Now, I have this zany idea to try and get rid of the PROG button and have everything rolled into the reset button, but I'm struggling to come up with just the right circuit for it... ideas are welcome.

What I have at the moment is a simple RC delay circuit between the reset and program input pins. Tap the reset button for a reset, or press it longer for entry into the bootloader. That side of it works a charm, and only takes 2 components. However, it bites me in the ass from powerup. Because the program capacitor is empty when you first power it up it takes time for it to get to a high voltage, which means the program button is effectively pressed when the power is applied - and so it always enters the bootloader at powerup. Also the circuit also delays the MCLR rising at powerup slightly, so it appears that the chip sees the power up not as a power-on reset but an MCLR-reset (I tried examining the POR bit to skip the bootloader at power up to no avail).

So if someone can come up with how to get around this with a minimum of components and cost, it would make things much nicer.

I know I very easily could do it with a little PIC10 as a reset controller, and in SOT-23 would be the same size as the regulator at the top there, but it adds an extra chip that needs programming to the board, which I really don't want to have to do, especially as there isn't really room for an ICSP header for it, so little test pads on the underside would be needed, and programming with those is a right royal pain (pogo pins and a jig would be needed... urgh).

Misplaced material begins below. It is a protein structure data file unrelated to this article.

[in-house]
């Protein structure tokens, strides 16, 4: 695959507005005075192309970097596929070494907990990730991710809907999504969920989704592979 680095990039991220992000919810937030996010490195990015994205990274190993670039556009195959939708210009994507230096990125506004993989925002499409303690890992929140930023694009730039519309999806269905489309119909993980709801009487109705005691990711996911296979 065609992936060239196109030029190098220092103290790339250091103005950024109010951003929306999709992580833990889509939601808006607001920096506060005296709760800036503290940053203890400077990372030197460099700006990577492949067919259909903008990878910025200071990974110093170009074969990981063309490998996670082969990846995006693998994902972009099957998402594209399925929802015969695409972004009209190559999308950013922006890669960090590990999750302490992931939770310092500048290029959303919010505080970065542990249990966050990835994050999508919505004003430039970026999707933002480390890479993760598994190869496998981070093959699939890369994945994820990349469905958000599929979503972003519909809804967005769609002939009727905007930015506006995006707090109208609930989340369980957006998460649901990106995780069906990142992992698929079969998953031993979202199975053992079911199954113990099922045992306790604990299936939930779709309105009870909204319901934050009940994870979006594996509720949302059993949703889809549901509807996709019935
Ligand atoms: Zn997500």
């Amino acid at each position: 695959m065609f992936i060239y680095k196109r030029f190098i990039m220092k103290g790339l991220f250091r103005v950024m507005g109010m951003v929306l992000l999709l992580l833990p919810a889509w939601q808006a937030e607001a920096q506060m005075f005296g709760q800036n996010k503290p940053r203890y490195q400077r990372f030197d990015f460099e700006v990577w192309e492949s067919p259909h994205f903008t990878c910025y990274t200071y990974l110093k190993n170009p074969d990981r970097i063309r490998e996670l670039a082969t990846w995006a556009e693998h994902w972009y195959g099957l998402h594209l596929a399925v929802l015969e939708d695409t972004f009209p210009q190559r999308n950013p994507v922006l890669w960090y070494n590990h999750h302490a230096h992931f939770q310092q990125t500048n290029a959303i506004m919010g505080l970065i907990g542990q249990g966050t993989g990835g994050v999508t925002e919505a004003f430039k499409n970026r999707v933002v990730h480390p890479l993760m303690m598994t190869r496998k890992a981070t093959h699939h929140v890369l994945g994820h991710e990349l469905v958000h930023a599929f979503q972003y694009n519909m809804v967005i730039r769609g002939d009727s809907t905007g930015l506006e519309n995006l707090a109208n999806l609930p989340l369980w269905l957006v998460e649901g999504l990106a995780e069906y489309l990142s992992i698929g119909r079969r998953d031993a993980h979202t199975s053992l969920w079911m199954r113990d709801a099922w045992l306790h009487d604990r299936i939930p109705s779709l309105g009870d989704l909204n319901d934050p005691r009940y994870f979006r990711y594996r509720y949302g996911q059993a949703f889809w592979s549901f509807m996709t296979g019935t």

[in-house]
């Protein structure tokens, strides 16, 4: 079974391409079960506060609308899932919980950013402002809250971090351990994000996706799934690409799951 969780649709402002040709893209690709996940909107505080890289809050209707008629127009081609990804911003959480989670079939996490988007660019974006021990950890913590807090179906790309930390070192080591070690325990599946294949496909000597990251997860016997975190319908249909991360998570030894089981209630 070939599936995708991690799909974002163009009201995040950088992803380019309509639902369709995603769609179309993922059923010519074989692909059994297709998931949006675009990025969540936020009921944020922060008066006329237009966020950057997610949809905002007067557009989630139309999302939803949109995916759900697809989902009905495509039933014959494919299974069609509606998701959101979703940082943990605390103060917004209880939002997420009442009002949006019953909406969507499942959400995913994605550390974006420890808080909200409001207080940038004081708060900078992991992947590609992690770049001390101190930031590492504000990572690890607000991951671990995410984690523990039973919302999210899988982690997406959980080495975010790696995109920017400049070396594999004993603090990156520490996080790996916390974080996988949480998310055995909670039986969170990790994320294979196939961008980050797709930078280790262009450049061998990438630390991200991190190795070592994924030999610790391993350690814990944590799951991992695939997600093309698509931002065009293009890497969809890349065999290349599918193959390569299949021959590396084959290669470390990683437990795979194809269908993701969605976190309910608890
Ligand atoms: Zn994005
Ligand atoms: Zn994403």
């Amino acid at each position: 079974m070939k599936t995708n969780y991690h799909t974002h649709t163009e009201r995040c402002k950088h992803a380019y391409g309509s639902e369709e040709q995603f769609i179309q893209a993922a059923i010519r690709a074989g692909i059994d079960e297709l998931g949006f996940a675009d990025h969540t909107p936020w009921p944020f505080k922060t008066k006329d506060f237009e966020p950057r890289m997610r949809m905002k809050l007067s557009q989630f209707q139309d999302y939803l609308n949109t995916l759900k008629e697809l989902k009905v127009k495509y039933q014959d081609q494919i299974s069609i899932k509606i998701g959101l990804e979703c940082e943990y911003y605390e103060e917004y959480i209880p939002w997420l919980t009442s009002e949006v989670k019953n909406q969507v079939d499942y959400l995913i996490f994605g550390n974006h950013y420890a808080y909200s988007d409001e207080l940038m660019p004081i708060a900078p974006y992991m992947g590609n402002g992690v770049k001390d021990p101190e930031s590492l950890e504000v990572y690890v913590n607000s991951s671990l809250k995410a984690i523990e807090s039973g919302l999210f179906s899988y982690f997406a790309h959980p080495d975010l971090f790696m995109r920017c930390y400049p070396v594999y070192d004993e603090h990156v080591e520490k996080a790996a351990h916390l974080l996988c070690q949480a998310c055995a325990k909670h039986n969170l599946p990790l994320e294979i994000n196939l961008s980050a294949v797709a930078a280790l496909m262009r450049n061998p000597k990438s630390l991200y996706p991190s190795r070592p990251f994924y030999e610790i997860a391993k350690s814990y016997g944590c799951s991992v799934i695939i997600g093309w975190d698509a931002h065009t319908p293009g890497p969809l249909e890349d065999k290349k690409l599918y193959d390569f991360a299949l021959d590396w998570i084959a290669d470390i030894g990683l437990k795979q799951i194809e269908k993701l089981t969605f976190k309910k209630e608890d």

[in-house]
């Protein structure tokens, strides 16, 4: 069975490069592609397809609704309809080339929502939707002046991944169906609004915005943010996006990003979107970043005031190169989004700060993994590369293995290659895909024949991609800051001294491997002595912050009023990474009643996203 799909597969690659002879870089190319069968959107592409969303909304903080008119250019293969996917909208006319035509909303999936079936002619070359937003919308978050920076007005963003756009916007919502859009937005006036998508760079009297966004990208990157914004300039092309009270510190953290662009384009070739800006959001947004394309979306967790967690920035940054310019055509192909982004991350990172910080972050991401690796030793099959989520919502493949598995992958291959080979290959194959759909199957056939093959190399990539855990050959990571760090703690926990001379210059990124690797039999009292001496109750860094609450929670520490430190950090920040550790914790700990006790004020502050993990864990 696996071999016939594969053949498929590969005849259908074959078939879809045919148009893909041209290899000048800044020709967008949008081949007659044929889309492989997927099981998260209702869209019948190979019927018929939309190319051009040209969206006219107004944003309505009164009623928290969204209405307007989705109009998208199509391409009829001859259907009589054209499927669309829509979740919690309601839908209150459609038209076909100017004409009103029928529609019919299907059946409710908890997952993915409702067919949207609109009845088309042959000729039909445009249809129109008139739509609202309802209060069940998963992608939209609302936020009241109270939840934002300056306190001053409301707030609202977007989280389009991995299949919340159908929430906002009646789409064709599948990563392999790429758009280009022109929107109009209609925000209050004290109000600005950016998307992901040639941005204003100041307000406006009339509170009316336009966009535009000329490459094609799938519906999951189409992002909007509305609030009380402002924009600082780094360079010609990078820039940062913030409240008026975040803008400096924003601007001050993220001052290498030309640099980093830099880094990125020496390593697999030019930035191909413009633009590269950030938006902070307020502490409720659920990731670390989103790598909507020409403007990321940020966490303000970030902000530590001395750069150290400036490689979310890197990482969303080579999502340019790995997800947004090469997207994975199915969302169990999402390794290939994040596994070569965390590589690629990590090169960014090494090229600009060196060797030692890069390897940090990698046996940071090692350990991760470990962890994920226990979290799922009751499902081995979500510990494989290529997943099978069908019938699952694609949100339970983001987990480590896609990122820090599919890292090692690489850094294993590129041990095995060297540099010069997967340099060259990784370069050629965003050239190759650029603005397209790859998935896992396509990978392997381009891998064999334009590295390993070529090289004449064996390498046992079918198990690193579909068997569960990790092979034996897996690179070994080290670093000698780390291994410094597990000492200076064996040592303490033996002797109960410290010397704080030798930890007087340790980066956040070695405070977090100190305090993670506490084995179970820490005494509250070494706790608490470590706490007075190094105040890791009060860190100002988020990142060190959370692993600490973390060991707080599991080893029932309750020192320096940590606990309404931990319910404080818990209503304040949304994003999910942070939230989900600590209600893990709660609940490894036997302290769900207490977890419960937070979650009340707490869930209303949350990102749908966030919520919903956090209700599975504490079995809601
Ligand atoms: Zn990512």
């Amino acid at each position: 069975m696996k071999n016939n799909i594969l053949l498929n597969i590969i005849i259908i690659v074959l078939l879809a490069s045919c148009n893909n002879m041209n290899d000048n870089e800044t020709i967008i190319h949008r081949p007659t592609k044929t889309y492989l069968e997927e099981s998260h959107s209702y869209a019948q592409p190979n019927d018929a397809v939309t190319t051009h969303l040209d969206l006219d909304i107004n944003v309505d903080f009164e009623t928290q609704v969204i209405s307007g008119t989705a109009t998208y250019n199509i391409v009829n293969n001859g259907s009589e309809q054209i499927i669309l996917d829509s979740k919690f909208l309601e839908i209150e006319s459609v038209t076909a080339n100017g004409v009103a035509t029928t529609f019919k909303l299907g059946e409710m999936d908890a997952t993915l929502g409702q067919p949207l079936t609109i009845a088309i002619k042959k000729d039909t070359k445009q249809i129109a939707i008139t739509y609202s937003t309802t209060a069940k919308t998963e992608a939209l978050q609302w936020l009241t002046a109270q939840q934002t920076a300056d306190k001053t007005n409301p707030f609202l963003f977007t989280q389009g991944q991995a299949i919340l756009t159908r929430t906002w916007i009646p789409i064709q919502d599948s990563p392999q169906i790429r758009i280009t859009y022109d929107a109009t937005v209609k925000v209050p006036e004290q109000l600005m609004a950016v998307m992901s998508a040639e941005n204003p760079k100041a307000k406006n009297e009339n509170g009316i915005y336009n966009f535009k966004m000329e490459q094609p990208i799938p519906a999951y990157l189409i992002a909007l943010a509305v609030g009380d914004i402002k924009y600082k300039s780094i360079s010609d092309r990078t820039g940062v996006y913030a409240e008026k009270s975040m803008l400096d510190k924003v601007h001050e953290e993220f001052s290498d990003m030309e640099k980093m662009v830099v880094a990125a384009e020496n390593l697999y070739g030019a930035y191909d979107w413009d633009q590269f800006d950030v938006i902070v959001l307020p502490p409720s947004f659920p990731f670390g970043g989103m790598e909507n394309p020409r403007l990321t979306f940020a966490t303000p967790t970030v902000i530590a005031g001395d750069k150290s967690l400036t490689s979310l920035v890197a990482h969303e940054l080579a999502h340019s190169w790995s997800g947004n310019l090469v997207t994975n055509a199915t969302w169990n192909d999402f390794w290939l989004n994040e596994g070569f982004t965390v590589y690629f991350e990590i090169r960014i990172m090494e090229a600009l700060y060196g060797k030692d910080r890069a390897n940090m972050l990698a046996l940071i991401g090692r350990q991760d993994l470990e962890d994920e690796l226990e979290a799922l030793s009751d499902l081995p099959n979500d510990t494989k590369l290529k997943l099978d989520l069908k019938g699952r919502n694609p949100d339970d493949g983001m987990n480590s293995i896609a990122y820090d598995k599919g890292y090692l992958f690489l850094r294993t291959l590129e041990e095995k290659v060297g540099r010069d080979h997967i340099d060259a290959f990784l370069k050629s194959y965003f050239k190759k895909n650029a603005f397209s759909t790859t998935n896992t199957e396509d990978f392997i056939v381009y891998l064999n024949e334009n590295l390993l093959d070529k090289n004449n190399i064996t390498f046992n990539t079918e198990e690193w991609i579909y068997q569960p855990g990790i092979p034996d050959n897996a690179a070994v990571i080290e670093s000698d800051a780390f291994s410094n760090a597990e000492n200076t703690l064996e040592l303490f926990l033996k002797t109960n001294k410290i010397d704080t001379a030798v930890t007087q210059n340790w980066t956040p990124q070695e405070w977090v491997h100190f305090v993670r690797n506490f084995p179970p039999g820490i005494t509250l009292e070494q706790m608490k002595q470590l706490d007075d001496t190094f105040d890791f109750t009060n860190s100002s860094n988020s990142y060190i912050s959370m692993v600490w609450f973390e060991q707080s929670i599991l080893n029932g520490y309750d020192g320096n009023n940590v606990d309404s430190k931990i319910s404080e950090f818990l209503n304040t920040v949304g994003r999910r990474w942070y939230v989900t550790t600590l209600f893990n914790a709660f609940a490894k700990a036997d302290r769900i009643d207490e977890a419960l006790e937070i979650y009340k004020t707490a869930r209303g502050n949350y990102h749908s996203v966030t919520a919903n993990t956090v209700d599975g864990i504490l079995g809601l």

Even better would be if there were a really small chip that already does what I want - maybe a press-and-release for reset, and press-and-hold for bootloader, but I haven't managed to find one yet - anyone know of one?


Thu, 29 Jan 2015 21:20:24 +0000

Any plans to put these on Ebay when you are happy with the design?



Thu, 29 Jan 2015 21:25:04 +0000

Absolutely, yes. When I get some spare cash available (soon I hope) I'm going to be ordering a big batch of 2mm boards in black and ENIG and go into full production with them. If I keep it as 2 buttons (which I am now leaning towards) then I'm happy with the design and I can order as soon as I can afford it :)


Fri, 30 Jan 2015 17:19:31 +0000